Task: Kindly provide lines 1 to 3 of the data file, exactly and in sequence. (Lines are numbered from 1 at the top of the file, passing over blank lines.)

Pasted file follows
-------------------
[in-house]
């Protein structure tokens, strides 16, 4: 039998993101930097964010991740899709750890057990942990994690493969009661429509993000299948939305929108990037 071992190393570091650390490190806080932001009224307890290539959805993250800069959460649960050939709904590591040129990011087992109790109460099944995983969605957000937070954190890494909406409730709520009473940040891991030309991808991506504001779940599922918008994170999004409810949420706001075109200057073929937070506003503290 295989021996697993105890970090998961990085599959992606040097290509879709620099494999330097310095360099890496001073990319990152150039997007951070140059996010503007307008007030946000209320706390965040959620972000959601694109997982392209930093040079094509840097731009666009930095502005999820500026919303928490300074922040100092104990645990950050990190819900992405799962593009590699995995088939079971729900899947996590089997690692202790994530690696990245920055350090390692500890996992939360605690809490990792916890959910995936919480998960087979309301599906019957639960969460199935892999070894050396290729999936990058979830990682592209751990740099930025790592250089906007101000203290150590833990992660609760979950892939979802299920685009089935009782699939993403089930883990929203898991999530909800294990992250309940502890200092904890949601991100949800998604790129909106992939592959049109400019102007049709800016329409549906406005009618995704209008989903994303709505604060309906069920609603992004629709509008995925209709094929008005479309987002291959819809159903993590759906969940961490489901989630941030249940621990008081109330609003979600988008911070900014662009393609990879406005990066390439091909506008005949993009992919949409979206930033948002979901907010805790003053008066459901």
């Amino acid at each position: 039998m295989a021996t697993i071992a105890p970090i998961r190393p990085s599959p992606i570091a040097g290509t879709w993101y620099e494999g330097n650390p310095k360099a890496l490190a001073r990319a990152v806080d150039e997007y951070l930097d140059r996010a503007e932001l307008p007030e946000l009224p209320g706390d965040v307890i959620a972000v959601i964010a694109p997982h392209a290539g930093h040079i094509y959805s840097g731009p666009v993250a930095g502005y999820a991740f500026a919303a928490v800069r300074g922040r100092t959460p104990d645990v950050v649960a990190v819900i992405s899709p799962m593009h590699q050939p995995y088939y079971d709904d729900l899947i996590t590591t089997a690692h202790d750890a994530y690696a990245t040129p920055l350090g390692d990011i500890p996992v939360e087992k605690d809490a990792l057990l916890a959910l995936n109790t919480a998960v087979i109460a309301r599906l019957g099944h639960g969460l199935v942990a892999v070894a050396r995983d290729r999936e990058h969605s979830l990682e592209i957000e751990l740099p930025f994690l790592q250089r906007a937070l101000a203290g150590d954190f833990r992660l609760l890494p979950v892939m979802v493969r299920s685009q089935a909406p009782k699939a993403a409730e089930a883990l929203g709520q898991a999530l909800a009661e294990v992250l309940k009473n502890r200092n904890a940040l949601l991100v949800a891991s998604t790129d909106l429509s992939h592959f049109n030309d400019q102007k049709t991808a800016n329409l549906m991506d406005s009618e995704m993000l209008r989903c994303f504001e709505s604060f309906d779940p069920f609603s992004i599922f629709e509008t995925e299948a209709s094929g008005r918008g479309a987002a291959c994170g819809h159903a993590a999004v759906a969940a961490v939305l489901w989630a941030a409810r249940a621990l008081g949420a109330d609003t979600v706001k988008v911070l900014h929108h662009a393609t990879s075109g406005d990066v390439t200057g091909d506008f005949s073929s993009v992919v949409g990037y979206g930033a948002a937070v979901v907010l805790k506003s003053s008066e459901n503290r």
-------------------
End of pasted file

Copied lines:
[in-house]
């Protein structure tokens, strides 16, 4: 039998993101930097964010991740899709750890057990942990994690493969009661429509993000299948939305929108990037 071992190393570091650390490190806080932001009224307890290539959805993250800069959460649960050939709904590591040129990011087992109790109460099944995983969605957000937070954190890494909406409730709520009473940040891991030309991808991506504001779940599922918008994170999004409810949420706001075109200057073929937070506003503290 295989021996697993105890970090998961990085599959992606040097290509879709620099494999330097310095360099890496001073990319990152150039997007951070140059996010503007307008007030946000209320706390965040959620972000959601694109997982392209930093040079094509840097731009666009930095502005999820500026919303928490300074922040100092104990645990950050990190819900992405799962593009590699995995088939079971729900899947996590089997690692202790994530690696990245920055350090390692500890996992939360605690809490990792916890959910995936919480998960087979309301599906019957639960969460199935892999070894050396290729999936990058979830990682592209751990740099930025790592250089906007101000203290150590833990992660609760979950892939979802299920685009089935009782699939993403089930883990929203898991999530909800294990992250309940502890200092904890949601991100949800998604790129909106992939592959049109400019102007049709800016329409549906406005009618995704209008989903994303709505604060309906069920609603992004629709509008995925209709094929008005479309987002291959819809159903993590759906969940961490489901989630941030249940621990008081109330609003979600988008911070900014662009393609990879406005990066390439091909506008005949993009992919949409979206930033948002979901907010805790003053008066459901």
């Amino acid at each position: 039998m295989a021996t697993i071992a105890p970090i998961r190393p990085s599959p992606i570091a040097g290509t879709w993101y620099e494999g330097n650390p310095k360099a890496l490190a001073r990319a990152v806080d150039e997007y951070l930097d140059r996010a503007e932001l307008p007030e946000l009224p209320g706390d965040v307890i959620a972000v959601i964010a694109p997982h392209a290539g930093h040079i094509y959805s840097g731009p666009v993250a930095g502005y999820a991740f500026a919303a928490v800069r300074g922040r100092t959460p104990d645990v950050v649960a990190v819900i992405s899709p799962m593009h590699q050939p995995y088939y079971d709904d729900l899947i996590t590591t089997a690692h202790d750890a994530y690696a990245t040129p920055l350090g390692d990011i500890p996992v939360e087992k605690d809490a990792l057990l916890a959910l995936n109790t919480a998960v087979i109460a309301r599906l019957g099944h639960g969460l199935v942990a892999v070894a050396r995983d290729r999936e990058h969605s979830l990682e592209i957000e751990l740099p930025f994690l790592q250089r906007a937070l101000a203290g150590d954190f833990r992660l609760l890494p979950v892939m979802v493969r299920s685009q089935a909406p009782k699939a993403a409730e089930a883990l929203g709520q898991a999530l909800a009661e294990v992250l309940k009473n502890r200092n904890a940040l949601l991100v949800a891991s998604t790129d909106l429509s992939h592959f049109n030309d400019q102007k049709t991808a800016n329409l549906m991506d406005s009618e995704m993000l209008r989903c994303f504001e709505s604060f309906d779940p069920f609603s992004i599922f629709e509008t995925e299948a209709s094929g008005r918008g479309a987002a291959c994170g819809h159903a993590a999004v759906a969940a961490v939305l489901w989630a941030a409810r249940a621990l008081g949420a109330d609003t979600v706001k988008v911070l900014h929108h662009a393609t990879s075109g406005d990066v390439t200057g091909d506008f005949s073929s993009v992919v949409g990037y979206g930033a948002a937070v979901v907010l805790k506003s003053s008066e459901n503290r």